The Graduate School requires all students to spend at least one year in residence before taking the General Examination; most students are in residence at least through the Examination, and usually much longer. The Department considers it advantageous for students to be in residence and hence in frequent contact with peers and advisers. At the same time, the Department encourages students to take courses at neighboring institutions (such as Columbia University, New York University, Rutgers University, and University of Pennsylvania). Moreover, Princeton is part of the Exchange Scholar Program, a student-exchange consortium of top-level research universities that allows students to study for a semester or a year at another participating institution.
Most graduate students in the Department spend one to two years abroad doing dissertation research, whenever possible with outside fellowship support. Typically, students go abroad during their third and/or fourth years of study. A first year fully on outside fellowship support does not count as one of the five years of support from the Graduate School; a second year, however, does.
Each graduate student should have a faculty member who acts as his/her adviser. Normally the adviser will be the faculty member in the student's major field of interest, that is, the field of the dissertation. Until the student has decided on an adviser - no later than in preparation for the General Examination—the Director of Graduate Studies will act as interim adviser. Students should meet with their adviser on a regular basis to discuss and plan their course of study; and the adviser should be prepared to evaluate the student for re-admission each spring. While writing their dissertation, students are expected to maintain close and regular contact with their adviser, independent of whether or not the student is in residence.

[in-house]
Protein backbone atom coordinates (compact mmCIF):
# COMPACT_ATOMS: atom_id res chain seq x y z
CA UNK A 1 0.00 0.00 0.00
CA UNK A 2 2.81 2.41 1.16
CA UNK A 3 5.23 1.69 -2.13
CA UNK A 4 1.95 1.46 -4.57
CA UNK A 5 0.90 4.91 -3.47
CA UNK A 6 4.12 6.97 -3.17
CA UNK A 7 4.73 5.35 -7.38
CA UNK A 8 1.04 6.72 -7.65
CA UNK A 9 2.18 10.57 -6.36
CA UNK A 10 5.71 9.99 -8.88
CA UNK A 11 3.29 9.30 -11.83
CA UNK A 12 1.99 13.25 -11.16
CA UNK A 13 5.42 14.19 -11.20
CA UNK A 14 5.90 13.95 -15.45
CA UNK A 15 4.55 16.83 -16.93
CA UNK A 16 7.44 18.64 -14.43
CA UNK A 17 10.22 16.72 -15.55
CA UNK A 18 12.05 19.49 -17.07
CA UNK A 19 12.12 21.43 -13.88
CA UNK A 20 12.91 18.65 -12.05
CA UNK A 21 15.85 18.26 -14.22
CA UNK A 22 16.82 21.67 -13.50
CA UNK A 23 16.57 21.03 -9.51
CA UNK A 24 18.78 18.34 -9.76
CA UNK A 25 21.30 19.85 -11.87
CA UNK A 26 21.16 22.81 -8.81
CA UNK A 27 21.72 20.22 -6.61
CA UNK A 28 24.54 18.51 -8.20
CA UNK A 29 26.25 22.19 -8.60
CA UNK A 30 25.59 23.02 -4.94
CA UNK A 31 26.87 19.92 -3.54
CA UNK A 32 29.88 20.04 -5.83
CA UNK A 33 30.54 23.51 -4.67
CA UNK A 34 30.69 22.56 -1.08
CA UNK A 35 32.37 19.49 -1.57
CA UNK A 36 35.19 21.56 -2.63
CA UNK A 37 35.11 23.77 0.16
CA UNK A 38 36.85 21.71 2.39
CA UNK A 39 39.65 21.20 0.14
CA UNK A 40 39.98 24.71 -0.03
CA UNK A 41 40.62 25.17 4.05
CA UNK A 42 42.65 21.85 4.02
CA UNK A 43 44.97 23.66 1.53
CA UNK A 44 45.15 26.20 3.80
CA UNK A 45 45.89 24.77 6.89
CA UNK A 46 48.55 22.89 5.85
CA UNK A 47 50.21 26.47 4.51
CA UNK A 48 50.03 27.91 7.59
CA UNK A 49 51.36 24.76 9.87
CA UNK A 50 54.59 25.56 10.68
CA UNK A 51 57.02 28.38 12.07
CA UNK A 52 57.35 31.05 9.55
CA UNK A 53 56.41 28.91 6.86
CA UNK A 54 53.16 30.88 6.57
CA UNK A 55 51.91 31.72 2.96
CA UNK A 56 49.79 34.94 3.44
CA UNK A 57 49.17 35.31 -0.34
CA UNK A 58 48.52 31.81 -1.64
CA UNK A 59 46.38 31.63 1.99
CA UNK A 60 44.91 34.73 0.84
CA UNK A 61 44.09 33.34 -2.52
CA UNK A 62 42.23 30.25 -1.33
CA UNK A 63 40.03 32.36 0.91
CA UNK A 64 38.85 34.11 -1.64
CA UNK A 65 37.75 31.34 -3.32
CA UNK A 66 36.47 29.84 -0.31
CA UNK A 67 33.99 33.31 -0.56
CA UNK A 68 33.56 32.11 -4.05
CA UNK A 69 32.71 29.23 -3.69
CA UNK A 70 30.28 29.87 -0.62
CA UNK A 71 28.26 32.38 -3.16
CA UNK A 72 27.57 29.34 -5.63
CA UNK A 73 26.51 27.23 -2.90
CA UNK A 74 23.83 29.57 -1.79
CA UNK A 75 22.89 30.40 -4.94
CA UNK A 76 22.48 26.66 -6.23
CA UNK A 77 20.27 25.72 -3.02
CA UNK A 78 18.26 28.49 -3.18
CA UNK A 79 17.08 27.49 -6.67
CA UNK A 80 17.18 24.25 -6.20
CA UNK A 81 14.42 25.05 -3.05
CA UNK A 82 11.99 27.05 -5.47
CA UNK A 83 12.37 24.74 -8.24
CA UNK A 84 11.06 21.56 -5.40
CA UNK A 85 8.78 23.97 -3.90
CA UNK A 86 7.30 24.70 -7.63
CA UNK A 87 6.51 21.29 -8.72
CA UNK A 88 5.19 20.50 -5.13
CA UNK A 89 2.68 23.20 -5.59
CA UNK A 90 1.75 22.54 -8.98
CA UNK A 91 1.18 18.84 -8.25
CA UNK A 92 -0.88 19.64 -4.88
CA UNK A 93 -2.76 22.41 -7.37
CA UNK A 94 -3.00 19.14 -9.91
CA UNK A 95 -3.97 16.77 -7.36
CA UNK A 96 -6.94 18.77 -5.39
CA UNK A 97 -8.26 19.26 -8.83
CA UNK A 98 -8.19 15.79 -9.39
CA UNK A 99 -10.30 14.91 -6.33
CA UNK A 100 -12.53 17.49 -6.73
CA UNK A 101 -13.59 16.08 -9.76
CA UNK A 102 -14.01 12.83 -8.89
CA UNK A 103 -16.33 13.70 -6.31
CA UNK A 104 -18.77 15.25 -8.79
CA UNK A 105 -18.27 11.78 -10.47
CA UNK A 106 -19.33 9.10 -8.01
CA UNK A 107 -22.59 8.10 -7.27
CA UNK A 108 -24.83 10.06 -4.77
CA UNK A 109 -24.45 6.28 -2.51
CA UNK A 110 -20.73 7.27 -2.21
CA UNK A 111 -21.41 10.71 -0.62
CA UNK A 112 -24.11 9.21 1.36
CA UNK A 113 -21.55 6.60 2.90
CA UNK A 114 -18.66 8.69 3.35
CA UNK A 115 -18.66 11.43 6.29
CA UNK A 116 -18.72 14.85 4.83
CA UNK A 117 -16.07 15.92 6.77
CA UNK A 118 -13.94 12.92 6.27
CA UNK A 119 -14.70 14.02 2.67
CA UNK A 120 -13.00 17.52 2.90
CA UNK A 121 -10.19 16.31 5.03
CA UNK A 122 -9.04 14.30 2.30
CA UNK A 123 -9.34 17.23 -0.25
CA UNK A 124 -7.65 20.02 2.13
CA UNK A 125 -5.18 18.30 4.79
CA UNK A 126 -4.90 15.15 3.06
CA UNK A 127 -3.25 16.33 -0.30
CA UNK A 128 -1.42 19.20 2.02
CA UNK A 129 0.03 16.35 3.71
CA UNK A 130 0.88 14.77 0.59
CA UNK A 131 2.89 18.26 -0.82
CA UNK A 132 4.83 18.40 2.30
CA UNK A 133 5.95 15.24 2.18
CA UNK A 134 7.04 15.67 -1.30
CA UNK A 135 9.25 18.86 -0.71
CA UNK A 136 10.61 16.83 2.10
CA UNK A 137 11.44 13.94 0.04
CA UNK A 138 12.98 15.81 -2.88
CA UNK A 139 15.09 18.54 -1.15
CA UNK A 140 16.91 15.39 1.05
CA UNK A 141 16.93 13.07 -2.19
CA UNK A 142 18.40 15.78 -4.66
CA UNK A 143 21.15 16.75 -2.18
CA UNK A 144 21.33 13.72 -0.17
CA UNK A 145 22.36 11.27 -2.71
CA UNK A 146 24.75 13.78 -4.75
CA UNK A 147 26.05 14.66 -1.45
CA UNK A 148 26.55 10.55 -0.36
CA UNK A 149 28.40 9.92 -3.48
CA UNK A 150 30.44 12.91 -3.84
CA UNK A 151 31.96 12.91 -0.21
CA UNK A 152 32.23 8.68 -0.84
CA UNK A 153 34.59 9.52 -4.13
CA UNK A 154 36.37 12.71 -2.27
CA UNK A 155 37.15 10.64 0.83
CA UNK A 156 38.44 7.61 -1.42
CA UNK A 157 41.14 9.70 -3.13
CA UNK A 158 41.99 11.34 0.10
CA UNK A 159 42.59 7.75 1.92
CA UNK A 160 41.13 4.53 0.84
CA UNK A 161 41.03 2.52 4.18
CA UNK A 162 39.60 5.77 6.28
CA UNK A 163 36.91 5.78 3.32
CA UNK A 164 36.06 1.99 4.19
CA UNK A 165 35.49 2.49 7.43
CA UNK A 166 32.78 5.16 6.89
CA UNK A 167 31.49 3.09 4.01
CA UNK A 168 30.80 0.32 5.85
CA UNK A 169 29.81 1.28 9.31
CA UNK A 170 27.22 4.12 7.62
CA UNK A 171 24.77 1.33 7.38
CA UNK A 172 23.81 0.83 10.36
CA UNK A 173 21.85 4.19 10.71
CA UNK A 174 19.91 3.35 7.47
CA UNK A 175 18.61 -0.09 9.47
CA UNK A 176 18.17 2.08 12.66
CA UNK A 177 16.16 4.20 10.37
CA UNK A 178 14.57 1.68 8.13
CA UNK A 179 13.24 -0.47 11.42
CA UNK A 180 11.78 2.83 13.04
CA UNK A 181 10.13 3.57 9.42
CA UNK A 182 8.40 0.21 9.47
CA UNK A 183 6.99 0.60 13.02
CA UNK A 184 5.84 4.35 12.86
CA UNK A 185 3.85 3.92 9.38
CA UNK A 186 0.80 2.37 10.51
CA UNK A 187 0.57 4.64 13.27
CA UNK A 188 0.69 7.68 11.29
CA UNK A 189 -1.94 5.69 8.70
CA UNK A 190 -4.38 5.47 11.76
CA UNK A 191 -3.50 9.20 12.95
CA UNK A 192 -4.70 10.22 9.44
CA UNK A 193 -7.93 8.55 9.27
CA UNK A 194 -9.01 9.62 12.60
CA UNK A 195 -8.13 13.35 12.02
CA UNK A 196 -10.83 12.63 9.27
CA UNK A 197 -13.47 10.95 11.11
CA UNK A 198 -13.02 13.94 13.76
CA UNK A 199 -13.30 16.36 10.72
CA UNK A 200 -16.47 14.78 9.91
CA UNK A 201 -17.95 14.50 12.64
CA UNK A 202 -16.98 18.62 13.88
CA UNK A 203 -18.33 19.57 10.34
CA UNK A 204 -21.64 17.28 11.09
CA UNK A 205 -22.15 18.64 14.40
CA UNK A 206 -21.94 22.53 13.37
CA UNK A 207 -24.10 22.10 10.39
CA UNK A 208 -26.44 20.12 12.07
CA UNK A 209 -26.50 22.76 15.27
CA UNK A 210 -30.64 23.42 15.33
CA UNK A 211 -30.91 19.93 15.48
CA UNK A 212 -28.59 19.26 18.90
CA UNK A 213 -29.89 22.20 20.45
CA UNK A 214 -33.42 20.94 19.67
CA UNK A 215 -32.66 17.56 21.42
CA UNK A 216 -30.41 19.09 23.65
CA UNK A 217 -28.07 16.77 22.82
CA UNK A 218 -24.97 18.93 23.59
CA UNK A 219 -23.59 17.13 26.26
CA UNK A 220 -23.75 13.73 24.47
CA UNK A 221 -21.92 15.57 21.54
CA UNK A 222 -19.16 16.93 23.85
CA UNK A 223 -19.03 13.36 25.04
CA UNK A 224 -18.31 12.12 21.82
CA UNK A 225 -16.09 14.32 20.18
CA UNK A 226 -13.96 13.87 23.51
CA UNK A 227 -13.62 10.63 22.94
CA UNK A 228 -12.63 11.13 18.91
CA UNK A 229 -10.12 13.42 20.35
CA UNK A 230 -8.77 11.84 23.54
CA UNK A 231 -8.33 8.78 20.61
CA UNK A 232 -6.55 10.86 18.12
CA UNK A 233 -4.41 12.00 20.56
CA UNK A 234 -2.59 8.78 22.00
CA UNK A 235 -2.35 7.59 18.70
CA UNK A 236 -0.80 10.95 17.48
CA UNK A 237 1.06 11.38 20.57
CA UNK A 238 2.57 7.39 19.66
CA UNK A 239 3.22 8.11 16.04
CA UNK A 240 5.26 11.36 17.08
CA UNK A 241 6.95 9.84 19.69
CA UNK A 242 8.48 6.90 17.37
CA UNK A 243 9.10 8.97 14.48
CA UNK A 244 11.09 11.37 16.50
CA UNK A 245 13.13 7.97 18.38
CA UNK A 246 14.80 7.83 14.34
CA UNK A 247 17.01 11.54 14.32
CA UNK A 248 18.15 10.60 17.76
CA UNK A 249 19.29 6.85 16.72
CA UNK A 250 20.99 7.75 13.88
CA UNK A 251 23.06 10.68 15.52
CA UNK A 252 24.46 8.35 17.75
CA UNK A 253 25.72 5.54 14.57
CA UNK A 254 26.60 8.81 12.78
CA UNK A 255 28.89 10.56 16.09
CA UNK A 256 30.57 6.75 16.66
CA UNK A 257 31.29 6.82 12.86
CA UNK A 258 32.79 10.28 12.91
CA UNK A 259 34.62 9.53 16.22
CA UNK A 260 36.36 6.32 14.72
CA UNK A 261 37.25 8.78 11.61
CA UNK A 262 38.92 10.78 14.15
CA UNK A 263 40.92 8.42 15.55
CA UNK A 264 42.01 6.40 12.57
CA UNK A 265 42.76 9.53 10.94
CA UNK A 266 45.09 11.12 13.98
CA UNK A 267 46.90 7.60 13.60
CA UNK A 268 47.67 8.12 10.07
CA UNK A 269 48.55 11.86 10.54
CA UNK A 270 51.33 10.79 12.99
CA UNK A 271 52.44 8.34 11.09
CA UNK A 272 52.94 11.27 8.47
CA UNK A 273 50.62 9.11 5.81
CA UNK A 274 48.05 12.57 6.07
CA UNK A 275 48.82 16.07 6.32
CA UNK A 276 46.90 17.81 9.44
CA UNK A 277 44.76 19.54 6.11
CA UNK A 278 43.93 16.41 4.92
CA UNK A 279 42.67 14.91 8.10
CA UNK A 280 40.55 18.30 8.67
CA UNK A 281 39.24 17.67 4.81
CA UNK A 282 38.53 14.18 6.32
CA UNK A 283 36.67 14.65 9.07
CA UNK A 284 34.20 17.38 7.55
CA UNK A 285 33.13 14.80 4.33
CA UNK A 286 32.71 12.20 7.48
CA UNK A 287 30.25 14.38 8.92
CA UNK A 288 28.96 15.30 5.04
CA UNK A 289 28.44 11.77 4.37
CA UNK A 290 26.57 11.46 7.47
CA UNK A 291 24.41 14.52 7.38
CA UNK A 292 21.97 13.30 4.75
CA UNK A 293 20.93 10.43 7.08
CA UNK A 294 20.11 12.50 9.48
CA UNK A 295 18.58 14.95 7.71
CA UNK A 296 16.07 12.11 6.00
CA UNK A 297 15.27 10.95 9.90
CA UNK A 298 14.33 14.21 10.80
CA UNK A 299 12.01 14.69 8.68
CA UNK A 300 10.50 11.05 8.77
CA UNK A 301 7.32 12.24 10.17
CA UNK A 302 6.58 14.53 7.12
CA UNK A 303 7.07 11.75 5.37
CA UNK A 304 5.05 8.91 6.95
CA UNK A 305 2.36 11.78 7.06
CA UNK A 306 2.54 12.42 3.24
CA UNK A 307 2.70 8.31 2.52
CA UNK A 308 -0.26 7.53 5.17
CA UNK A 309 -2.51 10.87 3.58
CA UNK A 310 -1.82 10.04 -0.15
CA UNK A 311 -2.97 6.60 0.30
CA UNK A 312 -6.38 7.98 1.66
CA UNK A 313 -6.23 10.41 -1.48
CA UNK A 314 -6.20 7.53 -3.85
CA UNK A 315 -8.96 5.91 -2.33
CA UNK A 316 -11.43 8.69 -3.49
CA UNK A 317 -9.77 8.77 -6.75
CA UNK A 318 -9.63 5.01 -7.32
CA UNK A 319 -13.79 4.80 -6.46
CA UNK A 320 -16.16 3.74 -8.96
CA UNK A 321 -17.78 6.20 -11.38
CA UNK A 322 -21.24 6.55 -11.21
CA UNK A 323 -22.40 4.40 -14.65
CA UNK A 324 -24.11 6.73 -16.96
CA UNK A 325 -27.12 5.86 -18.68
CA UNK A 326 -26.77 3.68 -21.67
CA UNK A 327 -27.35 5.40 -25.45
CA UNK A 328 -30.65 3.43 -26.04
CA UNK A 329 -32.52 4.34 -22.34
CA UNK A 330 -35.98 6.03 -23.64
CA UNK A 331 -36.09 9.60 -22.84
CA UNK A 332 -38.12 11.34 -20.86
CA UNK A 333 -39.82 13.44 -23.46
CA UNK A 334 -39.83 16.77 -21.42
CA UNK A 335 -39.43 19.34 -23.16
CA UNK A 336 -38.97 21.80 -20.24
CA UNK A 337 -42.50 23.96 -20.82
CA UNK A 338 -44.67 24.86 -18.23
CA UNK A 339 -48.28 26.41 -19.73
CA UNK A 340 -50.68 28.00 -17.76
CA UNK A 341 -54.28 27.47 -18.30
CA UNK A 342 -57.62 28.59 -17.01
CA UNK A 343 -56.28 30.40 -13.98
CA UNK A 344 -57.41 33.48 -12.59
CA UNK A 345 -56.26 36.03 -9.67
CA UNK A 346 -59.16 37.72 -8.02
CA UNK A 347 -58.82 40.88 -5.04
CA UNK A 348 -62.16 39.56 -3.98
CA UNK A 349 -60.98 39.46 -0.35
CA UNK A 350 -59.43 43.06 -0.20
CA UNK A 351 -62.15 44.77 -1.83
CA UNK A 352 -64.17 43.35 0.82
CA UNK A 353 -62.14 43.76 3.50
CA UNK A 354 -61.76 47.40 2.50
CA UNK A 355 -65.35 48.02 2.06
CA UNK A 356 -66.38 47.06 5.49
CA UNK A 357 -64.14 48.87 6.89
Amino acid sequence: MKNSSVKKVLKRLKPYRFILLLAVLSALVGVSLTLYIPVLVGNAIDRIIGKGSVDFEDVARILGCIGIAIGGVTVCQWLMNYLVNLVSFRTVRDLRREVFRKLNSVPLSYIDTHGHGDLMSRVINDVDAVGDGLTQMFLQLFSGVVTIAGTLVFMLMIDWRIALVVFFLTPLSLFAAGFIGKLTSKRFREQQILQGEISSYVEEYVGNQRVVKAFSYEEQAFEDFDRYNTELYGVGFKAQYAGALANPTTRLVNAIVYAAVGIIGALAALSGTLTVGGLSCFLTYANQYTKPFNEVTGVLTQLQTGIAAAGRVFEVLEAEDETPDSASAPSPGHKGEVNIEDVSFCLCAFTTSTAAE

The Director of Graduate Studies meets with each enrolled student at least twice per year, typically at the beginning of each semester. He/she serves as the liaison between the graduate students on the one side, and the Department and the Graduate School - and the University at large - on the other side. The Director of Graduate Studies is responsible to monitor each student’s performance and regularly consult with each student’s adviser. He/she is also responsible to enforce the requirements and procedures outlined in this document.
Throughout their coursework, students are expected to perform at a high level of excellence. A grade of B+ or lower in a graduate course should be understood as an expression of concern about a student’s future in the Ph.D. program.
Students are expected to complete coursework in the semester in which it is assigned. Final papers that are not submitted by their due date will result in an “Incomplete” grade. Two or more such “Incompletes” will be interpreted as a sign of the student’s inability to perform in a professional manner.
If on April 1 a student is still carrying an “Incomplete” from the first semester, or on September 10 is still carrying an “Incomplete” from the previous spring semester, re-admission to the following year may be deferred or denied.
A student with an outstanding “Incomplete” is automatically denied permission to take the General Examination.
Although students are admitted with the expectation that they will remain at the University for the full term of their program, Graduate School rules require every student to be re-admitted to the program each year. Students who perform poorly in their course work, carry too many “Incompletes,” fail to meet language requirements, or otherwise show little promise of being able to produce an acceptable dissertation may be denied re-admission by the Graduate School upon the recommendation of the Department. Conversely, students who show exceptional merit may be nominated by the Department to be considered for Graduate School honorific fellowships. Re-admission recommendations to the Graduate School are made during the spring semester, typically in April, at a meeting of the Department faculty and confirmed by the Graduate School the next month.